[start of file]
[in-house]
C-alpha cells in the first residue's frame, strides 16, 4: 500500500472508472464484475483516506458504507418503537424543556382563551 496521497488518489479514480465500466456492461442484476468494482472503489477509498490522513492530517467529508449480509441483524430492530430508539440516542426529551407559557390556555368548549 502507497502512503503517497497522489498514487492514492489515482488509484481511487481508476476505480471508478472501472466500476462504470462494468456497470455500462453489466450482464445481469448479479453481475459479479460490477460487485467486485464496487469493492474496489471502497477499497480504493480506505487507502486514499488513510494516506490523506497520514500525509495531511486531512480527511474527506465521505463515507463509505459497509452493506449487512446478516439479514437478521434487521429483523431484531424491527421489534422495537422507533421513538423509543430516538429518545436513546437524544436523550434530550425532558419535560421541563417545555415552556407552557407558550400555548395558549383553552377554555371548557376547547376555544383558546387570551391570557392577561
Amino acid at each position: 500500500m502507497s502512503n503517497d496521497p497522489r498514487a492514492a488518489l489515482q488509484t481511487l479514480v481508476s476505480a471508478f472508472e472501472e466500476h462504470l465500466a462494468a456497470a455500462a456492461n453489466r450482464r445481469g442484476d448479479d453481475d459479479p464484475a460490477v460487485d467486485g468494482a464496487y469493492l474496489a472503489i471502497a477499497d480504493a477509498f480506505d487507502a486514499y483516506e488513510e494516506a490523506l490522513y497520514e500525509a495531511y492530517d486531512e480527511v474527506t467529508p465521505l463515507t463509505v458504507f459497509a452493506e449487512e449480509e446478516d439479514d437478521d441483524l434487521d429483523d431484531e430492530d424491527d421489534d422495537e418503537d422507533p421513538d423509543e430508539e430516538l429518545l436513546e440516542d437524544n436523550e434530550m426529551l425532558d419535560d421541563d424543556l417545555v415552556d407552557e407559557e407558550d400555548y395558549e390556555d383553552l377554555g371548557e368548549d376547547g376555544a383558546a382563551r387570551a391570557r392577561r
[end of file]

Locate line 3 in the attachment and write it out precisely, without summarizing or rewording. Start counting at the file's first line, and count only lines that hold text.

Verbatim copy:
Amino acid at each position: 500500500m502507497s502512503n503517497d496521497p497522489r498514487a492514492a488518489l489515482q488509484t481511487l479514480v481508476s476505480a471508478f472508472e472501472e466500476h462504470l465500466a462494468a456497470a455500462a456492461n453489466r450482464r445481469g442484476d448479479d453481475d459479479p464484475a460490477v460487485d467486485g468494482a464496487y469493492l474496489a472503489i471502497a477499497d480504493a477509498f480506505d487507502a486514499y483516506e488513510e494516506a490523506l490522513y497520514e500525509a495531511y492530517d486531512e480527511v474527506t467529508p465521505l463515507t463509505v458504507f459497509a452493506e449487512e449480509e446478516d439479514d437478521d441483524l434487521d429483523d431484531e430492530d424491527d421489534d422495537e418503537d422507533p421513538d423509543e430508539e430516538l429518545l436513546e440516542d437524544n436523550e434530550m426529551l425532558d419535560d421541563d424543556l417545555v415552556d407552557e407559557e407558550d400555548y395558549e390556555d383553552l377554555g371548557e368548549d376547547g376555544a383558546a382563551r387570551a391570557r392577561r